Behavior Analyst Licensing Bill Introduced

October 23, 2018

NJ state house

Organizations Seek Licensure Requirements to Protect Children and Adults with Autism

The New Jersey Association for Behavior Analysis (NJABA) and Autism New Jersey are pleased to announce their strong endorsement of new legislation sponsored by Senate Majority Leader Loretta Weinberg (D-37), Senate Minority Leader Thomas Kean (R-21) and Assemblyman Andrew Zwicker (D-16) titled, “Behavior Analyst Licensing Act.” The bill will, for the first time, require licensure for behavior analysts in New Jersey and thus provide the needed protections for the vulnerable populations who they serve.

With the highest autism prevalence in the country (1 in 34) and thousands of families desperate to find treatment for their loved ones, the demand for ABA services in New Jersey far exceeds the available supply of qualified and competent behavior analysts. Such a combination of high demand and low supply creates a fertile environment for untrained professionals to capitalize on this need. Without the protections afforded by this bill, such individuals are free today to falsely portray to unsuspecting families that they can provide ABA expertise. As this demand increases, sole dependence on a national and voluntary board certification process is no longer adequate to protect consumers or prohibit abuses by under- and untrained professionals.

“A majority of other states, 30 in all, have already taken this critically important step to require licensure for those providing ABA services. With this important bill, New Jersey will be the next,” said Suzanne Buchanan, Psy.D., BCBA-D, Executive Director of Autism New Jersey. “A licensure law for behavior analysts would provide the state with the legal authority to protect consumers, employers, and state agencies from individuals who make false claims regarding the necessary competence or whose practice is not consistent with the profession’s ethical and disciplinary standards.”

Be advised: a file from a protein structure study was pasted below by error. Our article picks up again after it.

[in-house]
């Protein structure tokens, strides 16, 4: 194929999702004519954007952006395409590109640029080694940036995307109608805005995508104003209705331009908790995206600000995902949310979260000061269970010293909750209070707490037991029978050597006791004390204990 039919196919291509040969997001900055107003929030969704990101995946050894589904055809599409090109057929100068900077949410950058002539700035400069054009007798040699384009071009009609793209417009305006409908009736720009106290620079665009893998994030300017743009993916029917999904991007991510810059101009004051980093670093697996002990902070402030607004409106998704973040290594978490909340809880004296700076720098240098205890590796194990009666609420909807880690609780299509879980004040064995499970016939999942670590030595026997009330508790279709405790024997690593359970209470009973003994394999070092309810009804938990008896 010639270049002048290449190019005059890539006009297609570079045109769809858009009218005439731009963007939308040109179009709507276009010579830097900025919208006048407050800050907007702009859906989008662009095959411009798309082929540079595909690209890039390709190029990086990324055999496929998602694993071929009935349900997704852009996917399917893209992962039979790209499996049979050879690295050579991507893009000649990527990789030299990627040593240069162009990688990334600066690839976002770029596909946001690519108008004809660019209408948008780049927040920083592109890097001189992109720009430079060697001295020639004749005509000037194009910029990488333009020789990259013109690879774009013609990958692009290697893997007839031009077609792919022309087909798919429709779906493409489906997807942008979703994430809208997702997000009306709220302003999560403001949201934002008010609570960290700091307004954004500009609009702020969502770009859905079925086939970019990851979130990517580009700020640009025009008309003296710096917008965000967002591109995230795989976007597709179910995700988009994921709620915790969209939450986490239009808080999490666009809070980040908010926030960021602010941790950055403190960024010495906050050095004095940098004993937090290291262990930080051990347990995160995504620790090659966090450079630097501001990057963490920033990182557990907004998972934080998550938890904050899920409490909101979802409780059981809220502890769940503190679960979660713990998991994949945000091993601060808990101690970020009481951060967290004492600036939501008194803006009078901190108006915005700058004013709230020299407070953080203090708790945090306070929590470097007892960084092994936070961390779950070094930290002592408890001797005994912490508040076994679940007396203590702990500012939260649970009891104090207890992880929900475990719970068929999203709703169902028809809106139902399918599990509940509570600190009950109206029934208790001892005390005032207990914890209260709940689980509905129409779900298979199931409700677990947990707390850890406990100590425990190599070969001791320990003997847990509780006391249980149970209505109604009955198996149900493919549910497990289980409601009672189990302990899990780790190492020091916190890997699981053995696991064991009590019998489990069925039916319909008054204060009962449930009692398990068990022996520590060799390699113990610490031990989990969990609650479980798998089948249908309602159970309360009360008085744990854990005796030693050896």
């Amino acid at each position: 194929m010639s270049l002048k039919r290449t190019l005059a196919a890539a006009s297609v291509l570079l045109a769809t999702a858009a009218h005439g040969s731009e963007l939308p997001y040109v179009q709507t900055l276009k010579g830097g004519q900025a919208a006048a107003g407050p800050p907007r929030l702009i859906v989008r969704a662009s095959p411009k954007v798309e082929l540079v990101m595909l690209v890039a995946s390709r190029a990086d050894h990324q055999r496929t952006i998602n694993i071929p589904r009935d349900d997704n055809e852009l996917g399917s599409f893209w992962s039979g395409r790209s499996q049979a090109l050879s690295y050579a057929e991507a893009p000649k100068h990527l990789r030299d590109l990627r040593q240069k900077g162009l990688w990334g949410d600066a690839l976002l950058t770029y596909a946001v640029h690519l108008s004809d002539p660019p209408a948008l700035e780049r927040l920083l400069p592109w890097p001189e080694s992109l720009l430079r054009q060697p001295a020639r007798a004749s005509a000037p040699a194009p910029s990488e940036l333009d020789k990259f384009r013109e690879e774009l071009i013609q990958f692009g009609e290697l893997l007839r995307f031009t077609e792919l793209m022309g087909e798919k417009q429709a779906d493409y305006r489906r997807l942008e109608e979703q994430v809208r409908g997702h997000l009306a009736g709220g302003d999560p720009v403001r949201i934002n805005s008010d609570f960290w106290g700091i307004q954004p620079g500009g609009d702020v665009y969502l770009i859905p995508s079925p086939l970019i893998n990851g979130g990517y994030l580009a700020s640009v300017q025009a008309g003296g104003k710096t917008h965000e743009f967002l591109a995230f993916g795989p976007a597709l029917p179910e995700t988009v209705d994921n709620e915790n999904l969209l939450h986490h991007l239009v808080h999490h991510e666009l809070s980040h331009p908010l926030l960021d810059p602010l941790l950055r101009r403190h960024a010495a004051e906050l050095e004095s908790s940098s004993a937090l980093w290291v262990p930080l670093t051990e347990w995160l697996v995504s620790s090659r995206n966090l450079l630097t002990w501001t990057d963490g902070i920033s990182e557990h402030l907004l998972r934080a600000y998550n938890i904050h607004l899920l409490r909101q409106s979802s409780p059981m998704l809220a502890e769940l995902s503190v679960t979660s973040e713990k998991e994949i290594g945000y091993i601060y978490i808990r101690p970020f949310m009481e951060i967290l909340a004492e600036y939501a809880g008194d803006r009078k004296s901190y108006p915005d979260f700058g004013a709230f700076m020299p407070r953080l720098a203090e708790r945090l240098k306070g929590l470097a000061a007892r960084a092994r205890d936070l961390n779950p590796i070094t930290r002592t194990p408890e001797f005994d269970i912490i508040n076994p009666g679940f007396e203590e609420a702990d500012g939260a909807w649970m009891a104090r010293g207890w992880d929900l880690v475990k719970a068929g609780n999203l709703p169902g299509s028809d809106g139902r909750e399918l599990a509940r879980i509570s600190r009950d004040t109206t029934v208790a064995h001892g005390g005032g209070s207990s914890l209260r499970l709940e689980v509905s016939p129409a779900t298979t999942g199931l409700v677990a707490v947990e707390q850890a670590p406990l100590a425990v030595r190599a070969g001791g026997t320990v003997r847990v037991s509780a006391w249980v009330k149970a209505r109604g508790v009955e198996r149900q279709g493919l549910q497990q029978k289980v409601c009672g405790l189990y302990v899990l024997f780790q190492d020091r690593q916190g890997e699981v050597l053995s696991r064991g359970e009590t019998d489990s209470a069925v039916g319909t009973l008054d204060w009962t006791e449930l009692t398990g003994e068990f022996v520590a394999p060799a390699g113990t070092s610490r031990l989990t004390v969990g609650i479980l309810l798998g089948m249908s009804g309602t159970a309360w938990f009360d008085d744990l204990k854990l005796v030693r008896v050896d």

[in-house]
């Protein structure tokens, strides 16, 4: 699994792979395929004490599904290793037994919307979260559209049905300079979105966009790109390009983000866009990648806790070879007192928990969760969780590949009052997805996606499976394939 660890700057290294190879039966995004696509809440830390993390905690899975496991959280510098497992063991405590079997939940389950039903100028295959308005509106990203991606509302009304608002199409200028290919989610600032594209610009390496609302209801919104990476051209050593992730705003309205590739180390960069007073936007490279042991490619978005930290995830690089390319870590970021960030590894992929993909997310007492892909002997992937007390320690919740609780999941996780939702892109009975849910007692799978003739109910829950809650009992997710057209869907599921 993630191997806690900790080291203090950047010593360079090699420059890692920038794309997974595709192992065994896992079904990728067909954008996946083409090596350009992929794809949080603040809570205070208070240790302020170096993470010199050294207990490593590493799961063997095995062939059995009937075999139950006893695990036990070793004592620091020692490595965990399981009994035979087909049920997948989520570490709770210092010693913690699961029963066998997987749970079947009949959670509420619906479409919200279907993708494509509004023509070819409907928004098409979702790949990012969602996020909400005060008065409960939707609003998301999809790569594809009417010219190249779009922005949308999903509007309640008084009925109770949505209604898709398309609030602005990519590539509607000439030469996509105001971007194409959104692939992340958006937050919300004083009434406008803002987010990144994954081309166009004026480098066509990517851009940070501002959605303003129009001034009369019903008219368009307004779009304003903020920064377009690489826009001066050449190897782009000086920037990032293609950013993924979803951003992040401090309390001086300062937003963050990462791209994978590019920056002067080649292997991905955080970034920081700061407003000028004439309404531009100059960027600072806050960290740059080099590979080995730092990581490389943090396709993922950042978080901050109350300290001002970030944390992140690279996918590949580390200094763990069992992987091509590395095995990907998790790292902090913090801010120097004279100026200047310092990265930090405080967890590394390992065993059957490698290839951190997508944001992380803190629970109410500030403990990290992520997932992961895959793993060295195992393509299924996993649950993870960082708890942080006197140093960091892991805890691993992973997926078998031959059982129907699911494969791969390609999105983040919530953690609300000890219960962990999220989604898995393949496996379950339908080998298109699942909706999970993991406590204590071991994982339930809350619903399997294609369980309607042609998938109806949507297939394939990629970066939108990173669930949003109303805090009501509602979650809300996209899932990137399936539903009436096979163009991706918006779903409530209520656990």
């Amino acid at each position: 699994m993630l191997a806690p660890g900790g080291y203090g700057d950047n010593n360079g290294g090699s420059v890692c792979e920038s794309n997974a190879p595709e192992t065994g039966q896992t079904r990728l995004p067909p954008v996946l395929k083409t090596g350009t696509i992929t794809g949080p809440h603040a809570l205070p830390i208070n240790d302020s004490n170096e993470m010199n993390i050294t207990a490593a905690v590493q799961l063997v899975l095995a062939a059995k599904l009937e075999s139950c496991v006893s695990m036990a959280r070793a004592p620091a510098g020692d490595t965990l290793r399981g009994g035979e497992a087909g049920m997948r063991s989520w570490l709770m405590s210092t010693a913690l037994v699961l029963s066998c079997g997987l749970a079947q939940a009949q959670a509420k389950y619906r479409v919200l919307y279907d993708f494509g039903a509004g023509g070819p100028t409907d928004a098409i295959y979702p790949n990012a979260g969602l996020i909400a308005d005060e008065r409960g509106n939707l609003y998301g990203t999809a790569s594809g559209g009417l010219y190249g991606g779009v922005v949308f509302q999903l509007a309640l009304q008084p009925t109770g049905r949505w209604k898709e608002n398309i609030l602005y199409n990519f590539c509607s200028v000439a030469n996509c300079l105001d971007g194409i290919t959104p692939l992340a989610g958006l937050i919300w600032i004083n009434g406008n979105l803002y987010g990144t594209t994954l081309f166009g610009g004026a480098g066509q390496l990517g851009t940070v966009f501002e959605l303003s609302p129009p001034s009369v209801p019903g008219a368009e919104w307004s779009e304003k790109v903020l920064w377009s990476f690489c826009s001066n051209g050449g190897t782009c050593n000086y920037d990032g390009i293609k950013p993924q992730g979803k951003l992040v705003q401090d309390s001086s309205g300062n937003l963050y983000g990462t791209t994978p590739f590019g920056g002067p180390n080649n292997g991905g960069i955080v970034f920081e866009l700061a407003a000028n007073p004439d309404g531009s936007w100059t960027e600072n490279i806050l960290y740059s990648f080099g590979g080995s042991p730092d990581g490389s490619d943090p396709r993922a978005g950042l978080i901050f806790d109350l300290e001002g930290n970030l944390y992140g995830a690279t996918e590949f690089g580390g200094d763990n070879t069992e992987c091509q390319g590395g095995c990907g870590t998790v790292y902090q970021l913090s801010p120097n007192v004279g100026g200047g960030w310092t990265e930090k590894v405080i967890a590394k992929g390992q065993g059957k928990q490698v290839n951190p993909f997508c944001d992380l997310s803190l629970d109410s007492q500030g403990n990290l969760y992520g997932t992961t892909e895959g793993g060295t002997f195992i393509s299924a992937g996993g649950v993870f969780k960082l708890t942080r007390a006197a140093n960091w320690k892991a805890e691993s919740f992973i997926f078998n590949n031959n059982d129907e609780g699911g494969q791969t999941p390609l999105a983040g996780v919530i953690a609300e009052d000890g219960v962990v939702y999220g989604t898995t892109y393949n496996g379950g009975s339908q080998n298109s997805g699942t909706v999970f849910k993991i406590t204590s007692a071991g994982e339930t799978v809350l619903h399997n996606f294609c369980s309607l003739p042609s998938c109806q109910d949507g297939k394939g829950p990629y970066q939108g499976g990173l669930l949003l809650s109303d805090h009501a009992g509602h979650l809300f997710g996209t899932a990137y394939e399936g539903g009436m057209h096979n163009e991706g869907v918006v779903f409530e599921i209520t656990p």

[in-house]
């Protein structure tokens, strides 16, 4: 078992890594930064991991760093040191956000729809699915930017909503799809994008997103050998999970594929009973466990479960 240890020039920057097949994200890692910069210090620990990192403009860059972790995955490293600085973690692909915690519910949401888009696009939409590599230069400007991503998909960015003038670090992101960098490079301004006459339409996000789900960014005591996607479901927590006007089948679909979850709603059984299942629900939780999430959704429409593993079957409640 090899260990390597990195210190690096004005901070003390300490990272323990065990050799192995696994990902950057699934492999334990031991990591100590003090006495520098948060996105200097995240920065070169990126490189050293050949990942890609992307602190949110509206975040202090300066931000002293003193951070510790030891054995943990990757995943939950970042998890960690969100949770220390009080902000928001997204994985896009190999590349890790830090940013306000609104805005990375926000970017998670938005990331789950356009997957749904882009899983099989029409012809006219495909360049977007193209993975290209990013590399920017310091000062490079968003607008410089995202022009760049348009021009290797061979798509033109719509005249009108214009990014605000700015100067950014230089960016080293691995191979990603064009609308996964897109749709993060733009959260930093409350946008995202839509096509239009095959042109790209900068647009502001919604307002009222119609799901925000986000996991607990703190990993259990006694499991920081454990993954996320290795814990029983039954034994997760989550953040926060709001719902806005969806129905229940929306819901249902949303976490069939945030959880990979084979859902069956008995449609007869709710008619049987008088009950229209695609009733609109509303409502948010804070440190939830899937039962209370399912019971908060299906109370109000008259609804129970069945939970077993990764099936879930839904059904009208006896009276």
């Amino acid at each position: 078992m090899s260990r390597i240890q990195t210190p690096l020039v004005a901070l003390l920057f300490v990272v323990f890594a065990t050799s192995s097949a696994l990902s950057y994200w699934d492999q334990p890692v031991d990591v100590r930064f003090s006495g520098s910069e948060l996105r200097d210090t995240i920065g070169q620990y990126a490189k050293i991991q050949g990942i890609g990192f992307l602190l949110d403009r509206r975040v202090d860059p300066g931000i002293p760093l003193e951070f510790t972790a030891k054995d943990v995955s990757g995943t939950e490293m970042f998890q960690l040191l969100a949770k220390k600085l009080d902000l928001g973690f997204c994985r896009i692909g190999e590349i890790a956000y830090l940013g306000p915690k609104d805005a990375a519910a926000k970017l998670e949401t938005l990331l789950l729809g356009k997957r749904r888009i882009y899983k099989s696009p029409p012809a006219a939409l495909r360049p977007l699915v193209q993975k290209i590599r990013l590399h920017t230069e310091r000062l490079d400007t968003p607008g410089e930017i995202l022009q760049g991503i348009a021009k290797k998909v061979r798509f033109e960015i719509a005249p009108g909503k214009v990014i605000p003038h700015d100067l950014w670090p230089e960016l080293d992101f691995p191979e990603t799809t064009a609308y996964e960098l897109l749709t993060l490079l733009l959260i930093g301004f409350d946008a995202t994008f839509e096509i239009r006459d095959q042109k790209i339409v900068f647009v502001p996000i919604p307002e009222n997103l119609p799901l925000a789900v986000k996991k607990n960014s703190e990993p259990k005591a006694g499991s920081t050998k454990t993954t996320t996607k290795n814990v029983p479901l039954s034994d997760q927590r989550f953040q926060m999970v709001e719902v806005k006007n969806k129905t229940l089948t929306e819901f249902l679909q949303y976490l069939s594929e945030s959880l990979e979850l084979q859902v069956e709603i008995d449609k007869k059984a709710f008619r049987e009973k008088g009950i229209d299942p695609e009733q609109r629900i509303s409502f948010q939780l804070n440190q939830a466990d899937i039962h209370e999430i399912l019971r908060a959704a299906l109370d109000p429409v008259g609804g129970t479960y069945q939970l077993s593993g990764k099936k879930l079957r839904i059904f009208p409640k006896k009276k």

NJABA and Autism New Jersey commend Senator Weinberg, Senator Kean and Assemblyman Zwicker for recognizing the challenges and risks that families face every day and introducing this legislation to establish licensing requirements to protect vulnerable individuals.

“Individuals with autism and their families deserve the highest quality of care,” said Senator Weinberg. “This bill will ensure individuals with autism will be treated by professionals who have met appropriate standards. This is a win for families and a sign of New Jersey’s ongoing commitment to quality healthcare.”

“The families of individuals with autism often face significant challenges in finding qualified service providers they can trust,” said Senator Kean. “This legislation will provide the assurance that the behavior analysts treating their loved ones have met the high standards required for licensure.”

“Families of individuals with autism simply want the best care for their loved one from professionals who have received proper training,” said Assemblyman Zwicker. “This legislation ensures that behavior analysts have the experience to provide the highest-quality care and have met the requirements for licensure.”

“Well-trained behavior analysts offer highly specialized and effective services that improve individuals’ lives,” said Sandra Gomes, Ph.D., BCBA-D, President of NJABA. For example, behavior analysts have taught thousands of children and adults with autism communication, social, and life skills.

Mary Louise Kerwin, Ph.D., BCBA-D, Director of the Center for Behavior Analysis at Rowan University said, “Given the tremendous unmet treatment needs of individuals with autism, licensure is critical to provide consumers with an accountability mechanism and develop the workforce of behavior analysts needed across the state.”

These bills were introduced in the Senate (S3099) and Assembly (A4608) on October 15, 2018, and have been referred to the Commerce and Regulated Professions Committees, respectively, for consideration.

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Path to Law: Behavior Analyst Licensing Act

Questions regarding licensure for behavior analysts should be directed to the licensure board at or by visiting the board’s website.